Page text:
Starring: Neel Sethi, Ben Kingsley, Bill Murray, Idris Elba, Scarlett Johansson, Giancarlo Esposito, Lupita Nyong’o and Christopher Walken
Running time: 105 Minutes
Directed by: Jon Favreau
Year of release: 2016
You can forgive fans for being a little skeptical of this new version of The Jungle Book, which is attempting to update a story that most people feel did perfectly well in animated form. But having watched the Disney cartoon immediately after this one, I could see how much the tale has “grown up” under the direction of Jon Favreau. It holds a little more Rudyard Kipling and a little less Disney, which is fitting. The family adventure has been replaced by something more red of tooth and claw, which gets around the basic “justify yourself” problem faced by movies of this sort. And with that demon slain, The Jungle Book can embark full-bore on its adventure without fear of living up to the past.
As it turns out, it needn’t have worried. Favreau finds a lovely new take on the beloved Kipling material: delivering a slightly darker but equally rousing movie that finds its own vibe somewhere in the midst of its predecessors. CG feeds it, but it’s not bound by that technology, and Favreau makes this more than just an animated feature by other means. His jungle feels real, not something created in a computer, and with that, the unfolding narrative takes on a life of its own.
It’s still a very familiar story, as residents of an unnamed Indian forest struggle to protect the man-cub Mowgli (Neel Sethi) from the predatory machinations of the tiger Shere Khan (voiced by Idris Elba), and Mowgli learns the often harsh ways of the world on a journey to his own kind. Like the older versions, the format is episodic, as Mowgli encounters various occupants of the jungle both benign and otherwise, while Shere Khan pursues him with increasing ferocity and zeal.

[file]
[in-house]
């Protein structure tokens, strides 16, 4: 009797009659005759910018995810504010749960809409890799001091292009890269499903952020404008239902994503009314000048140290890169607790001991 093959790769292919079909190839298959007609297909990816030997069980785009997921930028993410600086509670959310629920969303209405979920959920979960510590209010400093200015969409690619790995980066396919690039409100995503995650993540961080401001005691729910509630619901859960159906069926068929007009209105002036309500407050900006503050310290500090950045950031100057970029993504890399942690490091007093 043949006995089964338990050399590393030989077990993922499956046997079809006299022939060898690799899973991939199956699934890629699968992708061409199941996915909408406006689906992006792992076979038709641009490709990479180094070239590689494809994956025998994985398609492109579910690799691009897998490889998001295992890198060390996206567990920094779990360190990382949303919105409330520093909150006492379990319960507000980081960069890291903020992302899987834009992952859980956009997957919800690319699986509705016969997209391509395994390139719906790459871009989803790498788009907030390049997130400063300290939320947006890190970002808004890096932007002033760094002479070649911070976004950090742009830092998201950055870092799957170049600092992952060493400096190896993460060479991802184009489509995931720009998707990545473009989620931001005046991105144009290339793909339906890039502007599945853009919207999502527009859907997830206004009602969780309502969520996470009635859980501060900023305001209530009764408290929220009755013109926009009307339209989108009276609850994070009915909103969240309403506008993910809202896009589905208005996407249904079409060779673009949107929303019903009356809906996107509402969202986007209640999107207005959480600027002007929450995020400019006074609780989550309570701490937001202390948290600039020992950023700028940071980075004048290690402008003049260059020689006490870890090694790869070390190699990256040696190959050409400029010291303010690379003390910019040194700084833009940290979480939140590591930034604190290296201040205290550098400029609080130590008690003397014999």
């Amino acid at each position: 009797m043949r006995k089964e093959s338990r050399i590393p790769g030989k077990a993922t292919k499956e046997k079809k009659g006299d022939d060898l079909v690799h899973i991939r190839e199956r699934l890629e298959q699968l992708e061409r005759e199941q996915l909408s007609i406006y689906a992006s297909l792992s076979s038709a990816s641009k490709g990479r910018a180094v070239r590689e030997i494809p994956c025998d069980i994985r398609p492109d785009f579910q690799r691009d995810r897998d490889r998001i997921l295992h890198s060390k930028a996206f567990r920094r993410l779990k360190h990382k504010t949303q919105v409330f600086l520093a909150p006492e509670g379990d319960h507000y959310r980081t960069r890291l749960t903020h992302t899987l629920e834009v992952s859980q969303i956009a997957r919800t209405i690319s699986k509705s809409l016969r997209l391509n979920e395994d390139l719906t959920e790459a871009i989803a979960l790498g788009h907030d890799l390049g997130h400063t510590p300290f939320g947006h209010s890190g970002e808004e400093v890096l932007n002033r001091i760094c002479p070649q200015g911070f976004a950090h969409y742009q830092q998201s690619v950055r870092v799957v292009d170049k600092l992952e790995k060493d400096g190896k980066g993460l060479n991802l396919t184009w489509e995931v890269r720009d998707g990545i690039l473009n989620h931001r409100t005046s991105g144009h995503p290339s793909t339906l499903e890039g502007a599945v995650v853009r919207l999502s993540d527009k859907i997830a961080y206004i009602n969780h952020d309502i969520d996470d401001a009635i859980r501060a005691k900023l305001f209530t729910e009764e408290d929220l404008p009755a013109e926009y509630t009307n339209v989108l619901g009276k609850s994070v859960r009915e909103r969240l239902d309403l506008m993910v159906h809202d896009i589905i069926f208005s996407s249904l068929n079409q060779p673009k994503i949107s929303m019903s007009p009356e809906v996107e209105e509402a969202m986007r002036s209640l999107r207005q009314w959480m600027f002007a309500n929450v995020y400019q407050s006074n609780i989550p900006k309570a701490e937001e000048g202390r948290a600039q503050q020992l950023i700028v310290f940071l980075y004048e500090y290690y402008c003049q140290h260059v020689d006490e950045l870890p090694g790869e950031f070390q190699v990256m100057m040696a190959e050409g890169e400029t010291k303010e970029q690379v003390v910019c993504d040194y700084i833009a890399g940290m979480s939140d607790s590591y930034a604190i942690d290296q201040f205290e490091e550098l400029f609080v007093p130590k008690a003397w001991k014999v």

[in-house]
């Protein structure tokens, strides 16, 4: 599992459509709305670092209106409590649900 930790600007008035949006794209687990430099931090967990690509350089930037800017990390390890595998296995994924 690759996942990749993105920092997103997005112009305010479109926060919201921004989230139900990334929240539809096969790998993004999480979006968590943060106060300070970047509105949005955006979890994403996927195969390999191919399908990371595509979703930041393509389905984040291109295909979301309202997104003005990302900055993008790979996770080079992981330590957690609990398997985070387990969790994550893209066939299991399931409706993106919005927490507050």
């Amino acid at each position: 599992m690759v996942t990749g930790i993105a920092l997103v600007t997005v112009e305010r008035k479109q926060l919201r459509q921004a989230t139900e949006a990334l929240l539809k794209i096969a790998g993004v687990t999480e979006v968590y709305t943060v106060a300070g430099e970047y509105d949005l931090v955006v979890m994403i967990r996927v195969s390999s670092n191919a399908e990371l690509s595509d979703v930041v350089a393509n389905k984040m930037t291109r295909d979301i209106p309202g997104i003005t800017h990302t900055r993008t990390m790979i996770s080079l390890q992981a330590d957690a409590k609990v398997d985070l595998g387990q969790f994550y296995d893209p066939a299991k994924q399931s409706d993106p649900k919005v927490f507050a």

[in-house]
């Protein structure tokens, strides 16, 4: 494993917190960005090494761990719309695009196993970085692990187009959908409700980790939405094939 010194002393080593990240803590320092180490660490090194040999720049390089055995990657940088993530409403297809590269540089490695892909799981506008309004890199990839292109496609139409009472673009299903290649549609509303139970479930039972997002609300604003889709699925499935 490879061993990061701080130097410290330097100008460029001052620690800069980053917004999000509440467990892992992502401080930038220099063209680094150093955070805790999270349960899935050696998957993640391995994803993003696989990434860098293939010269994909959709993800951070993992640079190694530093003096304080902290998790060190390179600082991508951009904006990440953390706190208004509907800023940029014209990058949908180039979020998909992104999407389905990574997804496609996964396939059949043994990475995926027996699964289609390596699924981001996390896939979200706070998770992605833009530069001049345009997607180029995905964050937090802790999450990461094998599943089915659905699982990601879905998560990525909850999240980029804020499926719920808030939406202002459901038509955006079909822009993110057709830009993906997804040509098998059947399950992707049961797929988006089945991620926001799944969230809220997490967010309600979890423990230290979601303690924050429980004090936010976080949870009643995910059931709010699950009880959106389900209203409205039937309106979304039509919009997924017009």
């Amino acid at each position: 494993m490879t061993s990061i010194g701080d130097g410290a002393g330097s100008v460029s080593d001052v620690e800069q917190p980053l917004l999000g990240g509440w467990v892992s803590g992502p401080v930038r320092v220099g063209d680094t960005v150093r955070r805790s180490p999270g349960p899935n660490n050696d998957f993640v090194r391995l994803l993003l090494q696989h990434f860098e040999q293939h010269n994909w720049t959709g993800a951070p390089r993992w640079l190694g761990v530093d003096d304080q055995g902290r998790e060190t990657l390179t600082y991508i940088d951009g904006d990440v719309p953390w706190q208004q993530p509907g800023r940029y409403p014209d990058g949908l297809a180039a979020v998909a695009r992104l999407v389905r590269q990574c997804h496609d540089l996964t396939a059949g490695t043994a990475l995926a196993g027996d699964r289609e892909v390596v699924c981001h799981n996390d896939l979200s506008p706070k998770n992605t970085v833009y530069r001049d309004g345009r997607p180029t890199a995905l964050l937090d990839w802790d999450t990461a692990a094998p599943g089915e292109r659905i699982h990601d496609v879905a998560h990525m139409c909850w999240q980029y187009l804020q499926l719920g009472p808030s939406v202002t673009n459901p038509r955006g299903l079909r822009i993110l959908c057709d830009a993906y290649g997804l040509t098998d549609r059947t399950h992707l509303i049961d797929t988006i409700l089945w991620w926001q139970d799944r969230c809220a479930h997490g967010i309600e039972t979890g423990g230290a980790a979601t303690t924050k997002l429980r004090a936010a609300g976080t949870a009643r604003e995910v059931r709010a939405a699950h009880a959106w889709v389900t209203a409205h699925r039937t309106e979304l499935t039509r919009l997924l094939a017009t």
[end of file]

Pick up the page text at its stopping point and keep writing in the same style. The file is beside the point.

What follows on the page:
I confess I’m skeptical of Disney’s current efforts to deliver live-action updates of their classic films, but in this case, it makes a lot of sense. The new format gives Favreau a chance to pull away from the overt pandering to the very young and remind us of what Kipling was getting at: the world is unsafe and peril lurks around every corner. Mowgli’s hardly unequipped to fight back, however. This new Jungle Book gives him a knack for tools – what his adoptive wolf pack calls “tricks” – which evens the odds considerably, but also sets him between the wild and the civilized world. He belongs to neither, and his efforts to discover where he fits in carry a dramatic resonance that serves the film well.
He also gets a big boost from the exquisite CG, which brings the universe convincingly to life in ways we’ve never seen before. The voice acting, too, is top notch, which comes as surprise, since the names suggest stunt casting of big stars looking for an easy paycheck. Turns out, they feel perfect, from Ben Kingsley’s paternal Bagheera to Scarlett Johansson’s surprisingly sinister Kaa. Elba is the biggest revelation, eliminating the animated tiger’s oily aristocracy in favor of something brutal, merciless and very, very frightening. The strength of the performances feeds each of the various set pieces surrounding these characters, and Favreau finds ways to surprise us just when we think we know exactly how it’s all going to go.
The only really knock on the film is the songs, lifted from the animated feature and sprinkled carefully into the proceedings here. There’s just a couple of them, plus some playback over the closing credits: not enough to turn this into a musical, but enough to distract us by evoking unnecessary nostalgia. They’re great, but they don’t belong here, and their presence feels supremely unnecessary. The rest of The Jungle Book is a pure delight, however: strong and confident, making a fine companion piece to the Disney animated film and a treat for older children who may have outgrown such a candy-colored predecessor. I may have to rethink my opinion of these live-action endeavors. Favreau, at least, has set a very high bar from subsequent efforts to follow.